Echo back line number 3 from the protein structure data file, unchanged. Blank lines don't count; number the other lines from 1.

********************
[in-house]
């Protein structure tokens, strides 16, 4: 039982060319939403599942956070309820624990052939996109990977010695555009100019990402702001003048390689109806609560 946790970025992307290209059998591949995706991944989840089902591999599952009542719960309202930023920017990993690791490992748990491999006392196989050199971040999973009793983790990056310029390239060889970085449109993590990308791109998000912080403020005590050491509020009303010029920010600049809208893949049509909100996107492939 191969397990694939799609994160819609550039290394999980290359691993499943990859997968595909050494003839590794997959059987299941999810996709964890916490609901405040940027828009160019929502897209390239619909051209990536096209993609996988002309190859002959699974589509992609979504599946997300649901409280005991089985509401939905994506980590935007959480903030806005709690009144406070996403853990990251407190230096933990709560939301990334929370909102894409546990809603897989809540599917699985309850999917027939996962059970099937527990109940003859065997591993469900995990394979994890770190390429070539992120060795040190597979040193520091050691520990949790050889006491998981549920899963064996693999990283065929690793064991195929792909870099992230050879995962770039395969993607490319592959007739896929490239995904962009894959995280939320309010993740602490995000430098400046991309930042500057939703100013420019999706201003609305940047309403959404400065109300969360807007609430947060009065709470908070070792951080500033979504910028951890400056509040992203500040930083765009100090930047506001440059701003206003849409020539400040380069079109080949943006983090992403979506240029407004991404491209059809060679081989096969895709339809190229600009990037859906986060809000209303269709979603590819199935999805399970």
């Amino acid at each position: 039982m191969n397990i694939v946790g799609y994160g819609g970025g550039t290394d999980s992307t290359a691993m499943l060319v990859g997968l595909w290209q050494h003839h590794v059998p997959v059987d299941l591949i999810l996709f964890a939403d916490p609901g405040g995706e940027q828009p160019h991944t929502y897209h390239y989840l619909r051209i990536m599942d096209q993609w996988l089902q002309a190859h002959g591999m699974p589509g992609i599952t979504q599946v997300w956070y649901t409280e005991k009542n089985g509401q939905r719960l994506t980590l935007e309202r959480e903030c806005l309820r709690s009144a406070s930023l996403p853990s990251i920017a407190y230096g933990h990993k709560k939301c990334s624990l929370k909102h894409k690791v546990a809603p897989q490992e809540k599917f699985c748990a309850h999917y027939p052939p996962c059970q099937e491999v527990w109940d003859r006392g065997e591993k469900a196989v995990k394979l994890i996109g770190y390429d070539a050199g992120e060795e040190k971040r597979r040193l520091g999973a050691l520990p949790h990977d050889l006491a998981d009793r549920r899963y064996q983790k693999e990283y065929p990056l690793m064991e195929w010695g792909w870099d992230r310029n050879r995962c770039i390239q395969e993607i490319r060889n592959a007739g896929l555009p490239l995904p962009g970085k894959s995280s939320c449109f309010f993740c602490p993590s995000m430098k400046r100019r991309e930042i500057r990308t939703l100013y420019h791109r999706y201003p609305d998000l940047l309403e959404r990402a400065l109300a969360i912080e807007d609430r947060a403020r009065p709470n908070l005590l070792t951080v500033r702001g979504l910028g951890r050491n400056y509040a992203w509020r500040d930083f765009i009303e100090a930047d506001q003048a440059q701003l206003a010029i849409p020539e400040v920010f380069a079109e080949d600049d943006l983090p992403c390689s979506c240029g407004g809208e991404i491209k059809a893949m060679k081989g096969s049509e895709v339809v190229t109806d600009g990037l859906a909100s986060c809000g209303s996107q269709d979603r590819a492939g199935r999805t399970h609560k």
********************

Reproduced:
């Amino acid at each position: 039982m191969n397990i694939v946790g799609y994160g819609g970025g550039t290394d999980s992307t290359a691993m499943l060319v990859g997968l595909w290209q050494h003839h590794v059998p997959v059987d299941l591949i999810l996709f964890a939403d916490p609901g405040g995706e940027q828009p160019h991944t929502y897209h390239y989840l619909r051209i990536m599942d096209q993609w996988l089902q002309a190859h002959g591999m699974p589509g992609i599952t979504q599946v997300w956070y649901t409280e005991k009542n089985g509401q939905r719960l994506t980590l935007e309202r959480e903030c806005l309820r709690s009144a406070s930023l996403p853990s990251i920017a407190y230096g933990h990993k709560k939301c990334s624990l929370k909102h894409k690791v546990a809603p897989q490992e809540k599917f699985c748990a309850h999917y027939p052939p996962c059970q099937e491999v527990w109940d003859r006392g065997e591993k469900a196989v995990k394979l994890i996109g770190y390429d070539a050199g992120e060795e040190k971040r597979r040193l520091g999973a050691l520990p949790h990977d050889l006491a998981d009793r549920r899963y064996q983790k693999e990283y065929p990056l690793m064991e195929w010695g792909w870099d992230r310029n050879r995962c770039i390239q395969e993607i490319r060889n592959a007739g896929l555009p490239l995904p962009g970085k894959s995280s939320c449109f309010f993740c602490p993590s995000m430098k400046r100019r991309e930042i500057r990308t939703l100013y420019h791109r999706y201003p609305d998000l940047l309403e959404r990402a400065l109300a969360i912080e807007d609430r947060a403020r009065p709470n908070l005590l070792t951080v500033r702001g979504l910028g951890r050491n400056y509040a992203w509020r500040d930083f765009i009303e100090a930047d506001q003048a440059q701003l206003a010029i849409p020539e400040v920010f380069a079109e080949d600049d943006l983090p992403c390689s979506c240029g407004g809208e991404i491209k059809a893949m060679k081989g096969s049509e895709v339809v190229t109806d600009g990037l859906a909100s986060c809000g209303s996107q269709d979603r590819a492939g199935r999805t399970h609560k």